In any case this is a special time in our history. This will all be over soon enough and the din of capitalism will once again return. Enjoy the respite and take an evening constitutional.
– The Provost
Flâneur in English is via French from the Old Norse verb flana “to wander with no purpose”. Flânerie then is indeed core business for the Order of Walkers and this post is merely a highlight of this historical french practise as written on wikipedia. I suspect the clandestine “Wander Society” would also draw upon its principles.
Appraise yourself with the practise.
Do a keyword search on “the wander society” and your first hit will be the book by Kerri Smith. You will then stumble upon an obscure black and white site. At some point you’ll be watching a vimeo video and for the next few days you’ll be processing what the hell it is you stumbled upon and whether you are a fit.
Suppose it is a construct, and you have been drawn in. It’s no scam. There is no money involved. It feels like a watersmeet of literature and walking which then becomes a confluence of philosophy and spirituality. That talk of a secret society puts you all at sea.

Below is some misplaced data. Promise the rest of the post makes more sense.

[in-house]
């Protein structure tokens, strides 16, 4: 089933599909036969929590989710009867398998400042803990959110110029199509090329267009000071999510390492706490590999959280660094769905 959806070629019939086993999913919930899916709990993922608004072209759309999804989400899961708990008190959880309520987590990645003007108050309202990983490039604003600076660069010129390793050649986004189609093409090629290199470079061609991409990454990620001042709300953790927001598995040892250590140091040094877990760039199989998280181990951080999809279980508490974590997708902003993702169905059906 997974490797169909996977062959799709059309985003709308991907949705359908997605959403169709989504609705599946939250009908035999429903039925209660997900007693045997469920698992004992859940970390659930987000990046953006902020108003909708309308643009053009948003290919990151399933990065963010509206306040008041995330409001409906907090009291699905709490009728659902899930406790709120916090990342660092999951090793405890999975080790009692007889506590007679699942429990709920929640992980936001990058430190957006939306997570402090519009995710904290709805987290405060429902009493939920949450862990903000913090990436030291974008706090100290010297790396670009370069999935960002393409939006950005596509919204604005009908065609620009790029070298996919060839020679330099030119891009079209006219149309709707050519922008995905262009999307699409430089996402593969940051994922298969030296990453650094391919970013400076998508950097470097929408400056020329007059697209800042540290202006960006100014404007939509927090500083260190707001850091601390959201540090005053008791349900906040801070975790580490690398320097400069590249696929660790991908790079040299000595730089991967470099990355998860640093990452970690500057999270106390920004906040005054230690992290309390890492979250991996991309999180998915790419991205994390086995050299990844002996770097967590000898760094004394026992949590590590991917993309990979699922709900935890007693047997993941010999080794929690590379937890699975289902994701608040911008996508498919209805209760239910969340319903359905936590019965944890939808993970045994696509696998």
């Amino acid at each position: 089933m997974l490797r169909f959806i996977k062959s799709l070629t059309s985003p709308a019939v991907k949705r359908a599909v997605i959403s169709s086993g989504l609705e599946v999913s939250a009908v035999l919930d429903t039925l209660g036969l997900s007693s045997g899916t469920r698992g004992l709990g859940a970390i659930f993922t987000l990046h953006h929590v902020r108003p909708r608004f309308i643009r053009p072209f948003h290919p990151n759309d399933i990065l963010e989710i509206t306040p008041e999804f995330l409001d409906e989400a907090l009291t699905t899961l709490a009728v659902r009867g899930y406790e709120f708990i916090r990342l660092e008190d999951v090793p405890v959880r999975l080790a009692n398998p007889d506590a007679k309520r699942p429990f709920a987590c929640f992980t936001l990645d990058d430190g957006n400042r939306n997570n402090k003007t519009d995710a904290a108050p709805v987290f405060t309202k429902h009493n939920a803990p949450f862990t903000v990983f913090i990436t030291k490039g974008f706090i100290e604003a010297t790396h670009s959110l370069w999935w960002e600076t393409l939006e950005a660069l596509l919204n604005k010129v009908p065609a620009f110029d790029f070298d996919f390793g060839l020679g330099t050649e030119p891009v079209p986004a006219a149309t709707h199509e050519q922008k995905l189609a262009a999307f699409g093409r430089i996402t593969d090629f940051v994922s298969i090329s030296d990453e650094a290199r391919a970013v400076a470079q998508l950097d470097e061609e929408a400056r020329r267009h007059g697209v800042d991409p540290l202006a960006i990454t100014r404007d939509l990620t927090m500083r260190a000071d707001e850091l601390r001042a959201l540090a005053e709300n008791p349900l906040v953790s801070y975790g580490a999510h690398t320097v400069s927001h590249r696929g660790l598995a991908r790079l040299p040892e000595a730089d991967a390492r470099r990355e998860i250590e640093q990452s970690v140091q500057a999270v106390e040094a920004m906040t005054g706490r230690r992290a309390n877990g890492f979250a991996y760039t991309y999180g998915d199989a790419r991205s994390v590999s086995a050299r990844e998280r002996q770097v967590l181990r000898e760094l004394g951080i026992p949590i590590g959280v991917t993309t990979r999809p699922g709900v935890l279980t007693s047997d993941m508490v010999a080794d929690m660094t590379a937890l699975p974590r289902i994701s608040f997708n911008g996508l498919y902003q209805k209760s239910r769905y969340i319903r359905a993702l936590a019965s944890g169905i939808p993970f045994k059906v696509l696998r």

The book is on my reading list and whilst I have not gone there yet, there is a synchronicity in stride with the Order of Walkers.
This question sits with the Order of Walkers. Even after a most difficult walk and the passage of time, we are drawn to a new invitation to wander.
I am presenting a response by Norman Richards of the Melbourne Bushwalkers in the 1953 edition no 4 of the “Walk” magazine. Not much has changed.
This is a question that has been worrying most walkers ever since they first got the idea of going out of doors and spending their leisure time in such an abnormal manner. The walking, mountaineering and camping journals of the world have all published contributions by people trying to do themselves justice by explaining their actions to a doubting world. It is human nature to be interested in the logical justification of one’s actions, especially when, as in the case of bush- walking, the rigors of the game often by no means make for personal comfort.